"Middletown High School senior Lina Perez is one hungry athlete these days. Her school lunch used to carry her through, but those days are over. "By the time practice rolls in, I'm hungry."
|Starch, more starch, sugar, canned veggies, and 4 chicken nuggets!|
It is not just Perez or even just Middletown where student stomachs are rumbling with hunger. Across the mid-Hudson — across the country — students are finding lunches under new federal calorie guidelines leave them wanting more. There is even a YouTube video of students in Kansas feigning collapse at the lack of food.
At the root of the hunger pangs is first lady Michelle Obama's child obesity-busting lunch initiative known as the Healthy, Hunger-Free Kids Act.
Parents, nutrition experts, educators, administrators and politicians are choosing sides over the law, which has limited the calorie count of high school lunches to 850, a substantial portion of the federally recommended daily total for high schoolers, 2,000.
"My frustration is the fact that in talking to the kids and even the parents are calling us because the kids are coming home hungry," said Middletown Superintendent Ken Eastwood. "They may have fruits, vegetables that'll fill them up, but it doesn't ... stick to them. So within an hour, they're hungry again."
|Starch, fructose, unidentifiable veggies, and CHOCOLATE milk? Oh, but there's a miniscule sample of meat in there!|
Athletes said to face difficulty
While the legislation also sets new lunch portions for younger students, it's the big kids who seem to have the hardest time adjusting. They're limited to a little more than 2 ounces of protein and just over 2 ounces of carbs, but they can have unlimited amounts of fruits and vegetables.
While nutritional standards for school lunches have existed for decades, they had not been strictly enforced until the new federal law took effect at the start of the school year. Before, if hungry children wanted an extra slice of cheese or an extra meatball, all they had to do was ask, said Eileen Goodman, Middletown's director of food services.
Those days are gone; thus, there are complaints from students and others.
|So where's the meat? Oh, you mean those 4 little raviolis are it?|
"It's not (enough) food that will get them through a football practice," said Goodman. "It's especially difficult with athletes because you know that they can eat three times what you're giving them. Cookie-cutter lunches for everyone don't cut it."
More than 73 percent of Middletown students get free or reduced-price lunches; of them, Eastwood estimated half to three-quarters depend on school food for their daily nutrition and might not get adequate food at home. There are about 1,450 high school students in Middletown's school lunch program.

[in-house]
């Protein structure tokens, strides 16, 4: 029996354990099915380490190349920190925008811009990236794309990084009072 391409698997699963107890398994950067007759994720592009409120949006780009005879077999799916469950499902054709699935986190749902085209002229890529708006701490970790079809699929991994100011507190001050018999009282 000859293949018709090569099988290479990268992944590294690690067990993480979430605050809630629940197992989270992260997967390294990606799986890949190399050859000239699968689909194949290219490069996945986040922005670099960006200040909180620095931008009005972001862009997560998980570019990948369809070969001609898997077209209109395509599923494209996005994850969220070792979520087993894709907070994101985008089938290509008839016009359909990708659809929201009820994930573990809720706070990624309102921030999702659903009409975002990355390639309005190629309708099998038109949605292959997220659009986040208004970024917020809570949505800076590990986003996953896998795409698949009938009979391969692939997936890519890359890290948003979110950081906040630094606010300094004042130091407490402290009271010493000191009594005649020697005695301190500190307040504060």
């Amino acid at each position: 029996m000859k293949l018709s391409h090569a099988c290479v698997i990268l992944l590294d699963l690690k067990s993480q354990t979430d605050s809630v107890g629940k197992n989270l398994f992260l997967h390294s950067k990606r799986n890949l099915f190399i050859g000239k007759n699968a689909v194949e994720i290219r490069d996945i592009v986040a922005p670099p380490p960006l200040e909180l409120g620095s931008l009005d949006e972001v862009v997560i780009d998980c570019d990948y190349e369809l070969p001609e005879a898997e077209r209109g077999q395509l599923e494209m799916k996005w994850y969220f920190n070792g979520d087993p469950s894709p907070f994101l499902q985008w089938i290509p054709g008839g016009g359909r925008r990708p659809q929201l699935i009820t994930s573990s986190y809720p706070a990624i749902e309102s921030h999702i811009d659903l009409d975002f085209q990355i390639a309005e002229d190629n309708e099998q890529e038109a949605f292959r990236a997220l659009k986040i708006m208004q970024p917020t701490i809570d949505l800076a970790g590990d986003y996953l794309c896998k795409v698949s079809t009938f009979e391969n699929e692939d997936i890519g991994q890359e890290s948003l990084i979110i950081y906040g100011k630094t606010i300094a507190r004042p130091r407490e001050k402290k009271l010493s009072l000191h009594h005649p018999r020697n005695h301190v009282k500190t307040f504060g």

New breakfast standards ahead
School districts have been phasing in the new standards since the law was passed in 2010. Whole milk has been replaced with low-fat and nonfat milk. More whole grain breads and pastas are being offered, while many empty-calorie snacks and sugary drinks are gone.
At Kingston High, the new portions have also met with some resistance. "They don't really want to eat their vegetables, because they'd rather have two slices of pizza," said Ed Carelli, Kingston's director of food services. "It's the older kids. The little kids are fine."
|Starch, sugar, and overcooked broccoli--YUM!|
Carelli explained that hungry students receiving free or reduced-price lunches have been known to get back in line for seconds on entrees, which are not discounted.
Some Republican lawmakers, upset over the portions, are calling for the law to be repealed.
The Obama administration championed healthier school lunches in response to findings that one-third of America's children and teens are either overweight or obese.
"The amount of food on a kid's plate is not much different than in years past — it is simply healthier," said U. S. Department of Argiculture Undersecretary Kevin Concannon. He encouraged students who want additional calories to have more servings of fruit, vegetables and low-fat milk.
Spokesmen for the USDA explained that the agency is also working with specific schools that are in need of "greater flexibility." Those options include afternoon snacks or dinner programs. Not only do the regulations appear to be here to stay, but new standards will be put in place next year for the breakfast program.
Goodman, who recently spoke to the Middletown school board about the standards, asked for time to talk with students to provide them with food for thought. "There's a need for nutritional education to get the kids to understand and get the parents to understand at this point," she said.
|...and they wonder where childhood obesity comes from...|
So instead of having more protein and/or fat to hold over their hunger, they're encouraged to load up on the SUBSIDIZED foods--the non-fat dairy and the hunger-inducing starches. Now that we know the dairy cows are being fed gummy worms and junk food to replace grain feed, exactly how nutritious is that milk NOW? It's just as full of sugar as the pasta and bread! Is it any wonder the kids are still hungry after lunch? School is jamming them full of sugar! Do any of the pictured meals look like something to carry a growing teenager athlete through the day? They don't eat this at home, so why expect them to eat it at school?